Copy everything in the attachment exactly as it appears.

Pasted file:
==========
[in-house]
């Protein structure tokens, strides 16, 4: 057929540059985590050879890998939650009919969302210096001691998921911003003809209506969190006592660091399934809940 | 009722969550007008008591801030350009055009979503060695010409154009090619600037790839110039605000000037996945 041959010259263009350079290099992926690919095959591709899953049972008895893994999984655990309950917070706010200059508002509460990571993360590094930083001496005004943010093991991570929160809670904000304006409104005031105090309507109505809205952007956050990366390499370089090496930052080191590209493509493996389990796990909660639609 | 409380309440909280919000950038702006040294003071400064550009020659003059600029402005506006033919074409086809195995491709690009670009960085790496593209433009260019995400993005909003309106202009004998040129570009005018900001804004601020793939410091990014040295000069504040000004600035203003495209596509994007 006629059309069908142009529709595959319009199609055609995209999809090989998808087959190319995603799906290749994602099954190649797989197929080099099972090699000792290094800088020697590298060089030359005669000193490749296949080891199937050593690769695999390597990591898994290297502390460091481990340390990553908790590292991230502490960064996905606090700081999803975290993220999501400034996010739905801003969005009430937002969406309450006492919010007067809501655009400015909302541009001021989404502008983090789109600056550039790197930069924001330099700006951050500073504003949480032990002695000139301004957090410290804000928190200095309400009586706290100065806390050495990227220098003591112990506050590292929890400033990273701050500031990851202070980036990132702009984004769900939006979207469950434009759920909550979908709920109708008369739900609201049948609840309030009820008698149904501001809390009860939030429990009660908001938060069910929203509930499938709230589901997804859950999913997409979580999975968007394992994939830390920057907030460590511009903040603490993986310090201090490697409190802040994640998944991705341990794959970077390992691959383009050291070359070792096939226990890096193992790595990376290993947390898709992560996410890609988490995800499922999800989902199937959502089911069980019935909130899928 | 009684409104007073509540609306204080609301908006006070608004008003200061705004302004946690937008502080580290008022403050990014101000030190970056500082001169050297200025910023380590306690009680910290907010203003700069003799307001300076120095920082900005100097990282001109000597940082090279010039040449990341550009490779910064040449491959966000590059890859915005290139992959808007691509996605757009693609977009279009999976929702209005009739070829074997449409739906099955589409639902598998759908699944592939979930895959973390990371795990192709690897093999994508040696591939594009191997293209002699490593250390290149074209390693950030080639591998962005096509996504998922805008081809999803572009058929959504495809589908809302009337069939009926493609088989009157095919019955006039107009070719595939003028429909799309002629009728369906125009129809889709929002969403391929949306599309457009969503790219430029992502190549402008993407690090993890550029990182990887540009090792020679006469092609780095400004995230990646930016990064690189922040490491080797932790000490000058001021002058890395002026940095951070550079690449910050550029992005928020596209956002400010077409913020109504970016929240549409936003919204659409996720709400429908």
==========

[in-house]
């Protein structure tokens, strides 16, 4: 057929540059985590050879890998939650009919969302210096001691998921911003003809209506969190006592660091399934809940 | 009722969550007008008591801030350009055009979503060695010409154009090619600037790839110039605000000037996945 041959010259263009350079290099992926690919095959591709899953049972008895893994999984655990309950917070706010200059508002509460990571993360590094930083001496005004943010093991991570929160809670904000304006409104005031105090309507109505809205952007956050990366390499370089090496930052080191590209493509493996389990796990909660639609 | 409380309440909280919000950038702006040294003071400064550009020659003059600029402005506006033919074409086809195995491709690009670009960085790496593209433009260019995400993005909003309106202009004998040129570009005018900001804004601020793939410091990014040295000069504040000004600035203003495209596509994007 006629059309069908142009529709595959319009199609055609995209999809090989998808087959190319995603799906290749994602099954190649797989197929080099099972090699000792290094800088020697590298060089030359005669000193490749296949080891199937050593690769695999390597990591898994290297502390460091481990340390990553908790590292991230502490960064996905606090700081999803975290993220999501400034996010739905801003969005009430937002969406309450006492919010007067809501655009400015909302541009001021989404502008983090789109600056550039790197930069924001330099700006951050500073504003949480032990002695000139301004957090410290804000928190200095309400009586706290100065806390050495990227220098003591112990506050590292929890400033990273701050500031990851202070980036990132702009984004769900939006979207469950434009759920909550979908709920109708008369739900609201049948609840309030009820008698149904501001809390009860939030429990009660908001938060069910929203509930499938709230589901997804859950999913997409979580999975968007394992994939830390920057907030460590511009903040603490993986310090201090490697409190802040994640998944991705341990794959970077390992691959383009050291070359070792096939226990890096193992790595990376290993947390898709992560996410890609988490995800499922999800989902199937959502089911069980019935909130899928 | 009684409104007073509540609306204080609301908006006070608004008003200061705004302004946690937008502080580290008022403050990014101000030190970056500082001169050297200025910023380590306690009680910290907010203003700069003799307001300076120095920082900005100097990282001109000597940082090279010039040449990341550009490779910064040449491959966000590059890859915005290139992959808007691509996605757009693609977009279009999976929702209005009739070829074997449409739906099955589409639902598998759908699944592939979930895959973390990371795990192709690897093999994508040696591939594009191997293209002699490593250390290149074209390693950030080639591998962005096509996504998922805008081809999803572009058929959504495809589908809302009337069939009926493609088989009157095919019955006039107009070719595939003028429909799309002629009728369906125009129809889709929002969403391929949306599309457009969503790219430029992502190549402008993407690090993890550029990182990887540009090792020679006469092609780095400004995230990646930016990064690189922040490491080797932790000490000058001021002058890395002026940095951070550079690449910050550029992005928020596209956002400010077409913020109504970016929240549409936003919204659409996720709400429908």